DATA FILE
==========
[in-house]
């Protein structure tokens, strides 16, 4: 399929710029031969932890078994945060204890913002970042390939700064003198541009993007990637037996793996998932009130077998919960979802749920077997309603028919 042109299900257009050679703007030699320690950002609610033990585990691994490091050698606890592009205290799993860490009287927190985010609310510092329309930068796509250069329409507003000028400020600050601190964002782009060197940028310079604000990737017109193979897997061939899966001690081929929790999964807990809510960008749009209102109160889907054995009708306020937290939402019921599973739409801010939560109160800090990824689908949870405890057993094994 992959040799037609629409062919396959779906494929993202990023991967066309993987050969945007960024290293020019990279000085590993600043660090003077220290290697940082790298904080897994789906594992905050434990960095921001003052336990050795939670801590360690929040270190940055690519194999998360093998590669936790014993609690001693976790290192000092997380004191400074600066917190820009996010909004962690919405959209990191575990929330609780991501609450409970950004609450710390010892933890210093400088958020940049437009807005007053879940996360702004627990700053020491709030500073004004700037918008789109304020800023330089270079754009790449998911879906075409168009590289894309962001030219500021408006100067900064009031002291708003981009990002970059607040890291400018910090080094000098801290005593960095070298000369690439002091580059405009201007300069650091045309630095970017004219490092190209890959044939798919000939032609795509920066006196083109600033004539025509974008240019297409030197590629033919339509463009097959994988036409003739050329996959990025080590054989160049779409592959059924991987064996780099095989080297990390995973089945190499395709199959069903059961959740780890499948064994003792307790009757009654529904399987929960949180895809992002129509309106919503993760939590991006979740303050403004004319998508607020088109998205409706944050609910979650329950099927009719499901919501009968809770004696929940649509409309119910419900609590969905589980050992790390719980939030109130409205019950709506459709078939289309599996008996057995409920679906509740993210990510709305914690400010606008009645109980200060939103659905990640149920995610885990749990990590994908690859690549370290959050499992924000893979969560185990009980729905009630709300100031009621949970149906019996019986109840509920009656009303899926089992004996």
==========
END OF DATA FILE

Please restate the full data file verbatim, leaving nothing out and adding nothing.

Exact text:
[in-house]
């Protein structure tokens, strides 16, 4: 399929710029031969932890078994945060204890913002970042390939700064003198541009993007990637037996793996998932009130077998919960979802749920077997309603028919 042109299900257009050679703007030699320690950002609610033990585990691994490091050698606890592009205290799993860490009287927190985010609310510092329309930068796509250069329409507003000028400020600050601190964002782009060197940028310079604000990737017109193979897997061939899966001690081929929790999964807990809510960008749009209102109160889907054995009708306020937290939402019921599973739409801010939560109160800090990824689908949870405890057993094994 992959040799037609629409062919396959779906494929993202990023991967066309993987050969945007960024290293020019990279000085590993600043660090003077220290290697940082790298904080897994789906594992905050434990960095921001003052336990050795939670801590360690929040270190940055690519194999998360093998590669936790014993609690001693976790290192000092997380004191400074600066917190820009996010909004962690919405959209990191575990929330609780991501609450409970950004609450710390010892933890210093400088958020940049437009807005007053879940996360702004627990700053020491709030500073004004700037918008789109304020800023330089270079754009790449998911879906075409168009590289894309962001030219500021408006100067900064009031002291708003981009990002970059607040890291400018910090080094000098801290005593960095070298000369690439002091580059405009201007300069650091045309630095970017004219490092190209890959044939798919000939032609795509920066006196083109600033004539025509974008240019297409030197590629033919339509463009097959994988036409003739050329996959990025080590054989160049779409592959059924991987064996780099095989080297990390995973089945190499395709199959069903059961959740780890499948064994003792307790009757009654529904399987929960949180895809992002129509309106919503993760939590991006979740303050403004004319998508607020088109998205409706944050609910979650329950099927009719499901919501009968809770004696929940649509409309119910419900609590969905589980050992790390719980939030109130409205019950709506459709078939289309599996008996057995409920679906509740993210990510709305914690400010606008009645109980200060939103659905990640149920995610885990749990990590994908690859690549370290959050499992924000893979969560185990009980729905009630709300100031009621949970149906019996019986109840509920009656009303899926089992004996």